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```
First, consider unordered categories. If you want to classify cases into one
of C categories (i.e. you have a categorical target variable), use 1-of-C
coding. That means that you code C binary (0/1) target variables
corresponding to the C categories. Statisticians call these "dummy"
variables. Each dummy variable is given the value zero except for the one
corresponding to the correct category, which is given the value one. Then
use a softmax output activation function (see "What is a softmax activation
function?") so that the net, if properly trained, will produce valid
posterior probability estimates (McCullagh and Nelder, 1989; Finke and
Müller, 1994). If the categories are Red, Green, and Blue, then the data
would look like this:

Category  Dummy variables
--------  ---------------
Red        1   0   0
Green      0   1   0
Blue       0   0   1

When there are only two categories, it is simpler to use just one dummy
variable with a logistic output activation function; this is equivalent to
using softmax with two dummy variables.

The common practice of using target values of .1 and .9 instead of 0 and 1
prevents the outputs of the network from being directly interpretable as
posterior probabilities, although it is easy to rescale the outputs to
produce probabilities (Hampshire and Pearlmutter, 1991, figure 3). This
practice has also been advocated on the grounds that infinite weights are
required to obtain outputs of 0 or 1 from a logistic function, but in fact,
weights of about 10 to 30 will produce outputs close enough to 0 and 1 for
all practical purposes, assuming standardized inputs. Large weights will not
cause overflow if the activation functions are coded properly; see "How to
avoid overflow in the logistic function?"

Another common practice is to use a logistic activation function for each
output. Thus, the outputs are not constrained to sum to one, so they are not
for this procedure is that if a test case is not similar to any of the
training cases, all of the outputs will be small, indicating that the case
cannot be classified reliably. This claim is incorrect, since a test case
that is not similar to any of the training cases will require the net to
extrapolate, and extrapolation is thoroughly unreliable; such a test case
may produce all small outputs, all large outputs, or any combination of
large and small outputs. If you want a classification method that detects
novel cases for which the classification may not be reliable, you need a
method based on probability density estimation. For example, see "What is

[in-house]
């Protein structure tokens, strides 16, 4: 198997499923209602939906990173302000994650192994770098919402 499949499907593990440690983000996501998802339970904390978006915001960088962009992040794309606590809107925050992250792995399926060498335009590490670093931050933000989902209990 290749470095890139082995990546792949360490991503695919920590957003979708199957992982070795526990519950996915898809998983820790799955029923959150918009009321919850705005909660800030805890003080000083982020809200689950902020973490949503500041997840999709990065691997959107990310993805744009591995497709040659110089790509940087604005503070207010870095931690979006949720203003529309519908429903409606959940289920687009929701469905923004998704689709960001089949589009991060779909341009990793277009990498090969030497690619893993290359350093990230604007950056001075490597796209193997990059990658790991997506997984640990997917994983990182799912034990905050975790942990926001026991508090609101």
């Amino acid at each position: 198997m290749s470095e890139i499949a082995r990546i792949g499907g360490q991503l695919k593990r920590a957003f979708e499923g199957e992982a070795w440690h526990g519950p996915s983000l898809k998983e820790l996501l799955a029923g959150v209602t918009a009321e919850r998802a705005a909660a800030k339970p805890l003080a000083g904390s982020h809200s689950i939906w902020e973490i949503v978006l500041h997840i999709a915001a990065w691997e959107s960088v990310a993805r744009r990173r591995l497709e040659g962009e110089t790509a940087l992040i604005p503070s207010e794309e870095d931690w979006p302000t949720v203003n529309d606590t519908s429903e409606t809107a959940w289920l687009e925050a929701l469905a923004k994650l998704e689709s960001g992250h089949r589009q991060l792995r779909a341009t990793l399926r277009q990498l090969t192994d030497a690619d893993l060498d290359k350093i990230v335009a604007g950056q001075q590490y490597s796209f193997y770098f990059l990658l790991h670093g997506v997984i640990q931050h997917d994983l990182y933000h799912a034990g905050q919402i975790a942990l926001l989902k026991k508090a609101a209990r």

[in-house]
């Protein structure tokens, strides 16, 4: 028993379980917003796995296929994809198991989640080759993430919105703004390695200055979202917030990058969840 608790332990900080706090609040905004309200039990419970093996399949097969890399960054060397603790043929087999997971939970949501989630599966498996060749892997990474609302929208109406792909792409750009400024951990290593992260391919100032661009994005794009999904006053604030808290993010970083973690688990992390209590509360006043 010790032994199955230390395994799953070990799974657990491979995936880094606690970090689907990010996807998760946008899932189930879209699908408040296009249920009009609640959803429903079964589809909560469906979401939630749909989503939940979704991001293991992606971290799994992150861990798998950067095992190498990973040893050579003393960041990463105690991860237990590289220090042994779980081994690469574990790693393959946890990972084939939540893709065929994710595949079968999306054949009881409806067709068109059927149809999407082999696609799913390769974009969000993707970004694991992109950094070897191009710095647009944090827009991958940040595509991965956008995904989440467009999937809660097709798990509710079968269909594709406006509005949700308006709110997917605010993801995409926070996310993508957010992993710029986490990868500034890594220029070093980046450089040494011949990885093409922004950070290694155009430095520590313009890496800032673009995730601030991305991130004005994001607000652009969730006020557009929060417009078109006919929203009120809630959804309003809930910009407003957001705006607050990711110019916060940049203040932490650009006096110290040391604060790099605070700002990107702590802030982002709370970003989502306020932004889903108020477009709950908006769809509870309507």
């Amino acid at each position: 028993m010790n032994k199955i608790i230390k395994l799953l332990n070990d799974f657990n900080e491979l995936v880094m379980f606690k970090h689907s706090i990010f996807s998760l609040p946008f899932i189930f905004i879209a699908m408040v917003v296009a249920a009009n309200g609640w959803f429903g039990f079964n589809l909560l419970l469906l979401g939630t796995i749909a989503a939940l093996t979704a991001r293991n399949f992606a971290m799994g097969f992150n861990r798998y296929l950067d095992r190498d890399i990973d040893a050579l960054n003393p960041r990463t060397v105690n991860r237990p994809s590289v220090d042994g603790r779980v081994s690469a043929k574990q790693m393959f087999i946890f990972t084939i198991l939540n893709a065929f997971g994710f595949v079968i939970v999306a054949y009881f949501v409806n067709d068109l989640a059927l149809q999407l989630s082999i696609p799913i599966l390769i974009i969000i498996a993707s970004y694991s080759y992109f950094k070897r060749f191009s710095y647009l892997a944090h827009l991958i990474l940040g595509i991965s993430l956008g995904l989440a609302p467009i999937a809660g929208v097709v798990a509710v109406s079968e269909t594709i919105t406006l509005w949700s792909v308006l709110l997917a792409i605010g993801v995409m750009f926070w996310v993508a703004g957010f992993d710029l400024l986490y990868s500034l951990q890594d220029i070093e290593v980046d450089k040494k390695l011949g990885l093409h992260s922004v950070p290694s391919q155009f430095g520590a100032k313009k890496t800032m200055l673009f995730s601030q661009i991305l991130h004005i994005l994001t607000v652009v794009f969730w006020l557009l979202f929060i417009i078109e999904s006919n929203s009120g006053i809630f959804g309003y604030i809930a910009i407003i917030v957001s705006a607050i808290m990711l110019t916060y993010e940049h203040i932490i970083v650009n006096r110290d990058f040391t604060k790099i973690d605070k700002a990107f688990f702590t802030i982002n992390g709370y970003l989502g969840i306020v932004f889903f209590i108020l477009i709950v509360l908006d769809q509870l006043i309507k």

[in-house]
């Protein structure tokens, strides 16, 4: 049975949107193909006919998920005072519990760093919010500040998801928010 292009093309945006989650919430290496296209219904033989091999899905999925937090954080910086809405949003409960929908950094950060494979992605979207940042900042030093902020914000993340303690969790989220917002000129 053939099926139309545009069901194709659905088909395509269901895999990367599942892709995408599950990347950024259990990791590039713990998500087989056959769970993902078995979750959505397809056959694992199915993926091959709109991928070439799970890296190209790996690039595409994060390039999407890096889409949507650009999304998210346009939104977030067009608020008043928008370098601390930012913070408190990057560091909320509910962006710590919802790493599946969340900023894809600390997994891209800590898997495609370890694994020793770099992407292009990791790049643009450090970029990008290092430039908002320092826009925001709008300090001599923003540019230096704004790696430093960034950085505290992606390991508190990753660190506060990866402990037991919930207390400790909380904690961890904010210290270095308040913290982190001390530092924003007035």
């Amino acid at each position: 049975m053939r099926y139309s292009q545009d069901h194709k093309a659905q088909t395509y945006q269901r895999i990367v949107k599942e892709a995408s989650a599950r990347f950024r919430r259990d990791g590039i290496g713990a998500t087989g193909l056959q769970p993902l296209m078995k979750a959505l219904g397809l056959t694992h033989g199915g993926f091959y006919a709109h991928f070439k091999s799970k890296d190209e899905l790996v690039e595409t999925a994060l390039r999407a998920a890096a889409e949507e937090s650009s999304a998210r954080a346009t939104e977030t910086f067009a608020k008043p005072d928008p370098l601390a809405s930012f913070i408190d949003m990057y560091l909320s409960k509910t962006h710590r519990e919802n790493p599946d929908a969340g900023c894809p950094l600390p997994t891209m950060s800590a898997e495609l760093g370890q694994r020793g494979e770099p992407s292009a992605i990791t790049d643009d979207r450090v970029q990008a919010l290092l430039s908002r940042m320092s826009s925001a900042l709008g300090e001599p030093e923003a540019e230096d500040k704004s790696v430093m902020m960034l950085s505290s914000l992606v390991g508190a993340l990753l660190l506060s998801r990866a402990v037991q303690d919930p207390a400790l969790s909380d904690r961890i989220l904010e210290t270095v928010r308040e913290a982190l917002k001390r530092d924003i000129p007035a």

PNN?".

It is very important not to use a single variable for an unordered
categorical target. Suppose you used a single variable with values 1, 2, and
3 for red, green, and blue, and the training data with two inputs looked
like this:

|    1    1
|   1   1
|       1   1
|     1   1
|
|      X
|
|    3   3           2   2
|     3     3      2
|  3   3            2    2
|     3   3       2    2
|
+----------------------------

Consider a test point located at the X. The correct output would be that X
has about a 50-50 chance of being a 1 or a 3. But if you train with a single
target variable with values of 1, 2, and 3, the output for X will be the
average of 1 and 3, so the net will say that X is definitely a 2!

If you are willing to forego the simple posterior-probability interpretation
of outputs, you can try more elaborate coding schemes, such as the
error-correcting output codes suggested by Dietterich and Bakiri (1995).

For an input with categorical values, you can use 1-of-(C-1) coding if the
network has a bias unit. This is just like 1-of-C coding, except that you
omit one of the dummy variables (doesn't much matter which one). Using all C
of the dummy variables creates a linear dependency on the bias unit, which
is not advisable unless you are using weight decay or Bayesian learning or
some such thing that requires all C weights to be treated on an equal basis.
1-of-(C-1) coding looks like this:

Category  Dummy variables
--------  ---------------
Red        1   0
Green      0   1
Blue       0   0

If you use 1-of-C or 1-of-(C-1) coding, it is important to standardize the
dummy inputs; see "Should I standardize the input variables?" "Why not code
binary inputs as 0 and 1?" for details.

Another possible coding is called "effects" coding or "deviations from
means" coding in statistics. It is like 1-of-(C-1) coding, except that when
a case belongs to the category for the omitted dummy variable, all of the
dummy variables are set to -1, like this:

Category  Dummy variables
--------  ---------------
Red        1   0
Green      0   1
Blue      -1  -1

As long as a bias unit is used, any network with effects coding can be